Sleep Apnea: A Not-So-Silent Killer

Sure, snoring is annoying. And it’s been the root of marital tension since the beginning of time. But snoring is more than irritating. It’s a red flag for sleep apnea.

According to the National Institute of Health, sleep apnea is characterized by pauses in breathing or shallow breaths that can last from a few seconds to minutes during sleep. This disturbs the quality of sleep in the short term. In the long term, it can affect overall health.

Sleep apnea and other sleep disorders affect the lives of 50 to 70 million Americans, and lead to a long list of life-impairing and life-threatening side effects:

  • High blood pressure
  • Cardiovascular disease
  • Weight gain and obesity
  • Diabetes
  • Motor vehicle crashes
  • Depression
  • Memory problems
  • Job impairment
  • Impotency
  • Headaches

The bad news doesn’t stop there. Some 90% of stroke victims suffer from obstructive sleep apnea. People with sleep apnea are over four times more likely to have a heart attack and twice as likely to die in their sleep.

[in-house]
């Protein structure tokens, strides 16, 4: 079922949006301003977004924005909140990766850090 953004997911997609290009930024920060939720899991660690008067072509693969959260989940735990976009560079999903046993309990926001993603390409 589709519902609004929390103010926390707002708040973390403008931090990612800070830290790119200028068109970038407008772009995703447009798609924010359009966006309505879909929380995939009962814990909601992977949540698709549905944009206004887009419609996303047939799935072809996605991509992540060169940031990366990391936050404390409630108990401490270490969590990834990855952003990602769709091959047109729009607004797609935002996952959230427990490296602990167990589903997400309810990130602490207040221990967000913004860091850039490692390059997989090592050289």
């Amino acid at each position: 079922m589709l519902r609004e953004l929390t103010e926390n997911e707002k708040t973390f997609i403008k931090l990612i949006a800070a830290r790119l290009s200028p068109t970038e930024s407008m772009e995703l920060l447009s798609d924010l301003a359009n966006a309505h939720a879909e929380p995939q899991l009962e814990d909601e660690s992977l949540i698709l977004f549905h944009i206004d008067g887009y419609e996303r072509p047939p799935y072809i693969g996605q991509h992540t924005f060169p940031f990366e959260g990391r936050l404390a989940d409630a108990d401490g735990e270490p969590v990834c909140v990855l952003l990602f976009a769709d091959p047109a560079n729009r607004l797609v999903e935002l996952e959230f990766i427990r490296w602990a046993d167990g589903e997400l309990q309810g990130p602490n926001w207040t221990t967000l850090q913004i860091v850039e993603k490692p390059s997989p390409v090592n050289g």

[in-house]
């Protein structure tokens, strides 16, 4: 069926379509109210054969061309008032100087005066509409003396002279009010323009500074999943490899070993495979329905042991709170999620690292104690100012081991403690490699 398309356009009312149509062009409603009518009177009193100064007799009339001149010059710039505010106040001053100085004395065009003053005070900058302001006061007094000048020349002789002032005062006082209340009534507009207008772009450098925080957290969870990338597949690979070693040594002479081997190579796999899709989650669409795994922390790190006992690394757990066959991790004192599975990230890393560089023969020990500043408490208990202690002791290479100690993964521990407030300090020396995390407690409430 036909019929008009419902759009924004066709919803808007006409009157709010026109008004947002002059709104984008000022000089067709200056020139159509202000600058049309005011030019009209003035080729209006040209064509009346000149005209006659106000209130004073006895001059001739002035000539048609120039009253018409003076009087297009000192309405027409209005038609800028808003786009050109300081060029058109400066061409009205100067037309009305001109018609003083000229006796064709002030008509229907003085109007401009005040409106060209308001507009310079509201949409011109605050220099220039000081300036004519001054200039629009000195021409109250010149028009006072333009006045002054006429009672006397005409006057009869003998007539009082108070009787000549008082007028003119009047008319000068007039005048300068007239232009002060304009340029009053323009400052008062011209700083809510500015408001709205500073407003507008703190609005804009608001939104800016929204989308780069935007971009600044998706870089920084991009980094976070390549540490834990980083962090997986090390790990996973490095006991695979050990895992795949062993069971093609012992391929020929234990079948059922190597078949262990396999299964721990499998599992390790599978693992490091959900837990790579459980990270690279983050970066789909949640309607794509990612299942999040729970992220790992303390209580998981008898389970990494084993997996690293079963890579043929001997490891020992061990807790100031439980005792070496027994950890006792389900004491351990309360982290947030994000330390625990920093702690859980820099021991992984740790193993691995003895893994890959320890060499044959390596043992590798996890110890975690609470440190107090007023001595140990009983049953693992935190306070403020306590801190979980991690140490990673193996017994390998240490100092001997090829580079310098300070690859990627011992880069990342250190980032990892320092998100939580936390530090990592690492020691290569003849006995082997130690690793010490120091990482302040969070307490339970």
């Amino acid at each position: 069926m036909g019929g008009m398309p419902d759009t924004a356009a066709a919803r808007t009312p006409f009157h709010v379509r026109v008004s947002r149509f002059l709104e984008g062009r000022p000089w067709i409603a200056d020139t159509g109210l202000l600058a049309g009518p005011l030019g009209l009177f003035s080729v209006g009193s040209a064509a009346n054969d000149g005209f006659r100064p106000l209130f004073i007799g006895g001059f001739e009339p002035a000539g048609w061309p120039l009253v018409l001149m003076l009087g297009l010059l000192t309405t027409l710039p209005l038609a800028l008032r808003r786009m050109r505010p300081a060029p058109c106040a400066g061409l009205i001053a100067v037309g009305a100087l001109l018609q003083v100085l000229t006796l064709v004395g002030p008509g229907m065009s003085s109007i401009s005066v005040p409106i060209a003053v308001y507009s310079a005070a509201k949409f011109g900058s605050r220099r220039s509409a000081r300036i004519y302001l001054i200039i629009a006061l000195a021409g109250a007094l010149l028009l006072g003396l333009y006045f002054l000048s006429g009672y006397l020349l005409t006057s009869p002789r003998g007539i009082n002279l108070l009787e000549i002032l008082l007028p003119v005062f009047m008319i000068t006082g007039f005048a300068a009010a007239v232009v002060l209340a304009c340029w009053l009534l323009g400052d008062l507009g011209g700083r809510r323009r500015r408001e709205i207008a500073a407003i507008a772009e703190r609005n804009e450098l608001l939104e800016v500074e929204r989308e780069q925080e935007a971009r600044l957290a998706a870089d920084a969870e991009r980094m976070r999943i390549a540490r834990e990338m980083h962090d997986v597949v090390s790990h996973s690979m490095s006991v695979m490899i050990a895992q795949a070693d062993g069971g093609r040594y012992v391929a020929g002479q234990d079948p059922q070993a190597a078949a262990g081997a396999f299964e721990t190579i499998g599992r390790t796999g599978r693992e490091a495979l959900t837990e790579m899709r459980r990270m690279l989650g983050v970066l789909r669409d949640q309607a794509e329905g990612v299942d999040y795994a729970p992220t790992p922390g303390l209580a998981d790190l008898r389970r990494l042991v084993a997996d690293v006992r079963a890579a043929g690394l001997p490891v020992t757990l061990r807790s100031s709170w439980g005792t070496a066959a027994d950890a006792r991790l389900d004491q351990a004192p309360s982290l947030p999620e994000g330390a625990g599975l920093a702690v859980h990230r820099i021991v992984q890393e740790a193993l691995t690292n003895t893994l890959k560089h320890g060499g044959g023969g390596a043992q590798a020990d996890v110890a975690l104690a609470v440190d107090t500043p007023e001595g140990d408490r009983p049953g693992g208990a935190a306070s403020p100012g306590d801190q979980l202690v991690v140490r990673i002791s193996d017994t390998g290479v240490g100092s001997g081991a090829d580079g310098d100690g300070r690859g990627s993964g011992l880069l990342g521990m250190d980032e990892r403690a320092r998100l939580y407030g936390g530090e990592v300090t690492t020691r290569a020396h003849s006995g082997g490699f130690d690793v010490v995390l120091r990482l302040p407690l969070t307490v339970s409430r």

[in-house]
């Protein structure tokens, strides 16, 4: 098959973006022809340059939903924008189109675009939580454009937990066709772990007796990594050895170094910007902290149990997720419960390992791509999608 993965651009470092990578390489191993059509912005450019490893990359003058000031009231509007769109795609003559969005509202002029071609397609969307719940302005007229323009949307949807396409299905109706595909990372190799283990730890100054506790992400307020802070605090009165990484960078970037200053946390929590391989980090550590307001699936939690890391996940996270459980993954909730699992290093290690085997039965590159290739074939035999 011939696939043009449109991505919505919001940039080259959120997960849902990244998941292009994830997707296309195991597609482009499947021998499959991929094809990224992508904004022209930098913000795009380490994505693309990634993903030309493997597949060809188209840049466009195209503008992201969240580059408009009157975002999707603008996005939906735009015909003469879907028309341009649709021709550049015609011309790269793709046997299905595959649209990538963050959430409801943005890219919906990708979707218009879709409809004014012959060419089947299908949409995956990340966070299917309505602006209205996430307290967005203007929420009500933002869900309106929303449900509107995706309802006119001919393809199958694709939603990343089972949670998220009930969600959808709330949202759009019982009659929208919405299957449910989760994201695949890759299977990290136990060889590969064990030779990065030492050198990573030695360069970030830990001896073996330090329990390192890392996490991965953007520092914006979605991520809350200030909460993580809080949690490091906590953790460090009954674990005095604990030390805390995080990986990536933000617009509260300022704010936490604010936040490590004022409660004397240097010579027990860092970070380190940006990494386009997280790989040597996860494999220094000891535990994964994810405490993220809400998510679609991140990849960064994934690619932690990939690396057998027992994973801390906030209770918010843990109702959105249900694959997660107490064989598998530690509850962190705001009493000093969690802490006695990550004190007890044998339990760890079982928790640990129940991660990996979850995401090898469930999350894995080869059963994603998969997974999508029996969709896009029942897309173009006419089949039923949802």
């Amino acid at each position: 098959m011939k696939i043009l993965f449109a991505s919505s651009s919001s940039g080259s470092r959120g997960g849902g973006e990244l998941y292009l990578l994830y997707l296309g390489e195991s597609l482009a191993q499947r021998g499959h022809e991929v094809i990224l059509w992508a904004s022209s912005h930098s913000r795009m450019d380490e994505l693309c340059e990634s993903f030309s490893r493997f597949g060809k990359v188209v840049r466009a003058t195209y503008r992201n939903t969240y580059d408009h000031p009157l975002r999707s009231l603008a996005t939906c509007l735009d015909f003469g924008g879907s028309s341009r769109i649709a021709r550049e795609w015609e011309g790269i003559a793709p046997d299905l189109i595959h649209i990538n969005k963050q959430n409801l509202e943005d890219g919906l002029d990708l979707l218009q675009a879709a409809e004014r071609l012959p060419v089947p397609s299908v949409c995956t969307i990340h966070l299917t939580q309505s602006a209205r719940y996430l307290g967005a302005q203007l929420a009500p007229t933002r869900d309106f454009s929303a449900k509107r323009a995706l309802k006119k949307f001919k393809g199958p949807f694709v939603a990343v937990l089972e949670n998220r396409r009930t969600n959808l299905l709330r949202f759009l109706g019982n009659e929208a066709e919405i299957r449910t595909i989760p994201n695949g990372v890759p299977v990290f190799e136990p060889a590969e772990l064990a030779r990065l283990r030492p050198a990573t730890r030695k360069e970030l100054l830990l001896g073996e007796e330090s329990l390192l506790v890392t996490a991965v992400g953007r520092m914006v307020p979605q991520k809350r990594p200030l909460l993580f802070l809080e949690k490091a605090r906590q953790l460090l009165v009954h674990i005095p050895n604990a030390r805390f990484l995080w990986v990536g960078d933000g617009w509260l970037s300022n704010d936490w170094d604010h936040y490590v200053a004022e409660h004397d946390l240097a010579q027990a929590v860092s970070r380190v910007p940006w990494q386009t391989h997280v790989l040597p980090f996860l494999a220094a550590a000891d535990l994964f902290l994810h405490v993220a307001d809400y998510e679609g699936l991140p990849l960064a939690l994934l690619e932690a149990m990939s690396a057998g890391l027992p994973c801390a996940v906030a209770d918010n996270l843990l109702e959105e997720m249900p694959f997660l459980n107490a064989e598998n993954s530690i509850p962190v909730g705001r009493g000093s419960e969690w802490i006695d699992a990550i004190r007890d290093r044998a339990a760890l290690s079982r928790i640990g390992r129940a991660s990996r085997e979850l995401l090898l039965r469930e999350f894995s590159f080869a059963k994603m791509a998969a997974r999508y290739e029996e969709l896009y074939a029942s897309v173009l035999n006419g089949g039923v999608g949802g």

Sleep apnea diagnosis and treatment typically involves three steps in an integrative healthcare team:

  1. Screen. The first step in diagnosing OSA is having patients fill out a simple questionnaire that will determine where he or she falls on the Epworth Sleepiness Scale. This test can be completed in just a couple of minutes during any visit to your office.
  2. Sleep Study. If a patient scores 4-5 (low risk), 6-10 (high risk), 11 or more (very high risk) on the Epworth questionnaire, he or she should participate in a sleep study to determine whether the cause is obstructive sleep apnea. Home sleep studies allow patients to get a sleep study in the comfort of their own home (as opposed to the inconvenience of spending a night in a traditional sleep center).
  3. Simple Treatment. A simple dental appliance can treat mild to moderate OSA. More severe cases of OSA will need treatment with a CPAP machine that forces air at high enough pressure to keep a patient’s airway open while he or she sleeps.

This three-step process can help people get a better night’s sleep while also reduce their risk for serious diseases associated with sleep apnea. And the advent of the oral sleep appliance provides a welcomed alternative to those patients who are unable to tolerate the CPAP.